• Last week, two bitterly conflicted sides of the solar industry met in Washington to testify before a government panel concerning a proposed tariff on imported solar panels.  The trade case, brought on by US panel manufacturer Suniva, is proposing charging a trade tariff on any panels not made in the US.  Suniva filed the petition back in April after going bankrupt, arguing that cheap, imported Chinese-made solar panels undercut their prices and made it impossible to compete in the market.

    The industry is pretty much split on this issue, depending on whether it is a US based manufacturer, or an installer.  Installers, and large solar-promoting organizations like the SEIA (Solar Energy Industry Association) argue that the proposed tariffs will drive up the price of solar and as a result hurt the industry, which has finally gotten to a point where it doesn't rely heavily on government assistance.  They argue that this will cause the industry to retract, leading to a ton of revenue loss and a result, massive job losses.

    On the other end, the US based solar panel manufacturers contend that the oversupply of Chinese panels have not allowed them to capitalize on the solar industry boom of the last 5 years.  They argue that this has lead to job losses, with SolarWorld citing the fact that they laid off 350 workers last month.  The inability to compete on panel price with Chinese manufacturers is to blame, they say.
  • The hearing yesterday has been part of the International Trade Commission's process to determine whether imported panels have caused injury to domestic manufacturers. If they find there has been serious effects by the Sept. 22 deadline, the commission will recommend remedies to President Donald Trump by November 13. He can then choose whether he wants to take the commission's recommendation.
    SunPower CEO Tom Werner was at the hearing and testified against the Tariff, citing that the low costs of solar have allowed it to get where it is now, and that issuing a tarriff could damage the close-to-flourishing industry:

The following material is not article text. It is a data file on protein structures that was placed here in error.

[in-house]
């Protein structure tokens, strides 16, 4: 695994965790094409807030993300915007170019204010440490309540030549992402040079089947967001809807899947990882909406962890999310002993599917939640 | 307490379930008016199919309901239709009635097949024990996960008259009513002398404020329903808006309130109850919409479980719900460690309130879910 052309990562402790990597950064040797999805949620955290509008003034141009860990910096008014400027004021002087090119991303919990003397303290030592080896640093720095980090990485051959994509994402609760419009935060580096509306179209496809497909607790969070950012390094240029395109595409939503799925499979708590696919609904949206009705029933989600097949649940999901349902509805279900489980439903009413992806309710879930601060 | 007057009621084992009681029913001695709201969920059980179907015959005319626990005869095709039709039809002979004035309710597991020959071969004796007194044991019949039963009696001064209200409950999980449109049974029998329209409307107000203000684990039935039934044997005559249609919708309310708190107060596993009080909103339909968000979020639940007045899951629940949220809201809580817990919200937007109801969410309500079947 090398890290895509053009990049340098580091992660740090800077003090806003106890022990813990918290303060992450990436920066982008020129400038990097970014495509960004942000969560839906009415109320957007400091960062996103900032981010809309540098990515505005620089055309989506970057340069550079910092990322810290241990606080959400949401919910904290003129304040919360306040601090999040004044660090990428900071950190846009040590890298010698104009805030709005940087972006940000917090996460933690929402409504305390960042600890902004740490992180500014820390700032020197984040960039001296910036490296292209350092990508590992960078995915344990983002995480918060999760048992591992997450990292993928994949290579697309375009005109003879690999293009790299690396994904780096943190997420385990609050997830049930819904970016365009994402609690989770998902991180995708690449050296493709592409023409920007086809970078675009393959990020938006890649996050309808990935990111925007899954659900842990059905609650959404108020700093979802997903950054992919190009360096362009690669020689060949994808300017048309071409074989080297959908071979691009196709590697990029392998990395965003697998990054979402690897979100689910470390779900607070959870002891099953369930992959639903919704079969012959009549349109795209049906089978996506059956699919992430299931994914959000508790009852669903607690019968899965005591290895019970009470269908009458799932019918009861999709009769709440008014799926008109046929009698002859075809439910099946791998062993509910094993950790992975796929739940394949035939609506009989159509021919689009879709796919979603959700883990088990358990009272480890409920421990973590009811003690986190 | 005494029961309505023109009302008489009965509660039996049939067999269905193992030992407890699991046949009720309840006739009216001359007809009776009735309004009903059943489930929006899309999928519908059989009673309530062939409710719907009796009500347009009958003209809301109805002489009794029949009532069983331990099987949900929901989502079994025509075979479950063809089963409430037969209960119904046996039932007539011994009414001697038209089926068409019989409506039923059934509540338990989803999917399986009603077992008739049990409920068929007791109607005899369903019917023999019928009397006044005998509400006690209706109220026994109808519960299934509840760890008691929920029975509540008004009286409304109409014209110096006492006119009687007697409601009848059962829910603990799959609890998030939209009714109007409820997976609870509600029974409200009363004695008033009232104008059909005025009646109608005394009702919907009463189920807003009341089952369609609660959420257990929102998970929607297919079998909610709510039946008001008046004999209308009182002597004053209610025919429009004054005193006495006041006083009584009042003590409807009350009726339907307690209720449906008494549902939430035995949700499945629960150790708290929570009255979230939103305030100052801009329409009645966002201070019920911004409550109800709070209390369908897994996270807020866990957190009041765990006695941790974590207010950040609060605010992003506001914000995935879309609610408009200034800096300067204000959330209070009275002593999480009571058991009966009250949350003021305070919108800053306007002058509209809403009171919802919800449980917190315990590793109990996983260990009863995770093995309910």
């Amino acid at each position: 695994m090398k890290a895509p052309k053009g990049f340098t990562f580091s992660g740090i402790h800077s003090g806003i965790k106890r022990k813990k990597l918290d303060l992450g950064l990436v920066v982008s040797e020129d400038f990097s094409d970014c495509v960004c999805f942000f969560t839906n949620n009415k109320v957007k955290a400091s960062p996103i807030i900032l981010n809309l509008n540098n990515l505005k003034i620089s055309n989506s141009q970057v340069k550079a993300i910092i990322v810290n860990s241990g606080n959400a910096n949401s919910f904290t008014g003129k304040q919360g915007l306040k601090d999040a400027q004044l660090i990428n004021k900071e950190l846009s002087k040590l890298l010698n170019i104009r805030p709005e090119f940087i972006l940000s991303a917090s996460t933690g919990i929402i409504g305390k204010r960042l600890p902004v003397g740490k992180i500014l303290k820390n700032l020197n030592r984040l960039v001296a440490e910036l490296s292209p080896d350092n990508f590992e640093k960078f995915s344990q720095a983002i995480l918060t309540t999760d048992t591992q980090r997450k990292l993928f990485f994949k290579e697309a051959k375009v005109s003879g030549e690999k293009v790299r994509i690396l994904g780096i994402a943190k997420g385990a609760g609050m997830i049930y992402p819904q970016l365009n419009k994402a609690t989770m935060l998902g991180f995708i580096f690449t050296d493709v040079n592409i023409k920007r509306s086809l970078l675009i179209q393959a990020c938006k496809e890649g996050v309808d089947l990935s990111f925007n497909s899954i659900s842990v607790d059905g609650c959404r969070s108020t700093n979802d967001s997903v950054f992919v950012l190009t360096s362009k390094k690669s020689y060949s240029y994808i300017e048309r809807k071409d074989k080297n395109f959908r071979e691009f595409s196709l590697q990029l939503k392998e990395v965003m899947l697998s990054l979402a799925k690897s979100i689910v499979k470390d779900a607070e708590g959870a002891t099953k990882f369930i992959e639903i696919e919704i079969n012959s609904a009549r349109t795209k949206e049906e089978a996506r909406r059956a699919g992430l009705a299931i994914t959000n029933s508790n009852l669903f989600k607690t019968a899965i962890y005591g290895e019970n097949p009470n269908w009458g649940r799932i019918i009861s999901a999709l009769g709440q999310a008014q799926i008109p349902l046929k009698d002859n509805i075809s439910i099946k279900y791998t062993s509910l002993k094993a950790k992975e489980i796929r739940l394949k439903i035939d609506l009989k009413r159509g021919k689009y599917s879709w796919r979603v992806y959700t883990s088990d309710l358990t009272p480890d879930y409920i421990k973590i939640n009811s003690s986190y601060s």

"I can say without hesitation that customers are embracing solar power because of its cost effectiveness and long-term price certainty. A determination of injury in this case risks severely distorting the market and impairing customers’ ability to freely choose between competing energy options."
  • The bottom line is that the solar industry, although it took a few years of government subsidy and tax credits, is just now starting to gain it's financial footing to where it can compete with fossil fuels price wise. The reason it has been able to ween off government assistance is that the price of panels has gone down 60% in the last five years. If not for these low panel prices, solar installation companies would struggle to stay in business. While a tariff on Chinese panels may help US solar manufacturers, it could have potentially dire consequences for installers, which could lead to thousands of Americans losing jobs.

    It is still uncertain whether injury to the industry will be found by the ITC, and even less certain if President Trump would impose a tariff on panels.  Solar industry veterans worry that the "America First" agenda that the President pushed in his campaign would imply that Trump would likely support the tariff to support American based manufacturers. If the President pays attention to the numbers though, he will see that the amount of jobs that could be lost due to installers going out of business will greatly outnumber the amount of jobs held by the manufacturers'. At this point, it's too early to tell what will happen.
  • About the Author

    Michael Powers


    Michael is one of the founding partners of Stellar Solar. In 2001, he helped launch The Home Depot’s national solar energy program which is now offering home solar through hundreds of stores in nearly a dozen states. He is a writer and marketing professional with over 30 years’ experience in the fields of energy, market intelligence and leadership training. He currently serves as treasurer and board member of Global Energy Network Institute (GENI), a San Diego-based non-governmental organization that advocates linking renewable energy resources around the world using electricity transmission.